If you want to actually get the associated class then you do this

PS> $ld = Get-CimInstance -ClassName Win32_LogicalDisk -Filter 'DeviceID = "C:"' 
 PS> Get-CimAssociatedInstance -InputObject $ld -ResultClass Win32_DiskPartition

Name             NumberOfBlocks       BootPartition        PrimaryPartition     Size                Index 
 ----             --------------       -------------        ----------------     ----                ----- 
 Disk #0, Part... 998458230            False                True                 511210613760        1

or

PS> Get-CimInstance -ClassName Win32_LogicalDisk -Filter 'DeviceID = "C:"' |   Get-CimAssociatedInstance -ResultClass Win32_DiskPartition

Name             NumberOfBlocks       BootPartition        PrimaryPartition     Size                Index 
 ----             --------------       -------------        ----------------     ----                ----- 
 Disk #0, Part... 998458230            False                True                 511210613760        1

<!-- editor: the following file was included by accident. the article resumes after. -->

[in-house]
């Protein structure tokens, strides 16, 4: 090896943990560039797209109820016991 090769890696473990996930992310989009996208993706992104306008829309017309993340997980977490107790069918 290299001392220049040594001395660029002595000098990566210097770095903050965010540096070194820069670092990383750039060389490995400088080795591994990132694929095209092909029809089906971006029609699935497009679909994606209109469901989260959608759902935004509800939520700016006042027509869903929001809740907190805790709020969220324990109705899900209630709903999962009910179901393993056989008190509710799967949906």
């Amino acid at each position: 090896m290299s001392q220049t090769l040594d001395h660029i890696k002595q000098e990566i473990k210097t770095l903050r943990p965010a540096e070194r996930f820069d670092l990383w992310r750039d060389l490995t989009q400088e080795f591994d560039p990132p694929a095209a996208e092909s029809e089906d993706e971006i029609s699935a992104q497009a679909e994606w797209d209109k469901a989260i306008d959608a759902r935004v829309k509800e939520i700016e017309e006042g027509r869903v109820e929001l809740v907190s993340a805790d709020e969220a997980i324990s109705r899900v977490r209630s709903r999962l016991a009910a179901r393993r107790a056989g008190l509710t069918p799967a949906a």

Once you’ve go the partition and physical disk instances. Populate your output object and loop. Notice that the pipeline is output directly to the variable $diskinfo. You don’t need to build arrays – get the pipeline to do it for you.

Each logical disk gets an output like this

Disk              : 0 
 Model             : Samsung SSD 840 PRO Series 
 Firmware          : DXM06B0Q 
SerialNUmber      : S1AXNSAF329511V 
DiskSize(GB)      : 476.93 
 Partitions        : 3 
 Partition         : 1 
BootPartition     : False 
PartitionSize(GB) : 476.1 
 Blocks            : 998458230 
BlockSize         : 512 
LDiskName         : C: 
FileSystem        : NTFS 
LDiskSize         : 476.1 
LDiskFree         : 212.33

That’s working up the stack. What about working down. That’s a similar process:

$diskinfo = Get-CimInstance -ClassName Win32_DiskDrive | 
foreach { 
  $disk = $psitem 
  
  $parts = Get-CimAssociatedInstance -InputObject $psitem -ResultClass Win32_DiskPartition

  foreach ($part in $parts) { 
    
    Get-CimAssociatedInstance -InputObject $part -ResultClassName Win32_LogicalDisk | 
    foreach { 
       $props = $null

      $props = [ordered]@{ 
        Disk = $disk.Index 
        Model = $disk.Model 
        Firmware = $disk.FirmwareRevision 
        SerialNUmber = $disk.SerialNumber 
        'DiskSize(GB)' = [math]::Round(($disk.Size / 1GB ), 2) 
        Partitions = $disk.Partitions 
        Partition = $part.index 
        BootPartition = $part.BootPartition 
         'PartitionSize(GB)' = [math]::Round(($part.Size / 1GB ), 2) 
        Blocks = $part.NumberOfBlocks 
        BlockSize = $part.BlockSize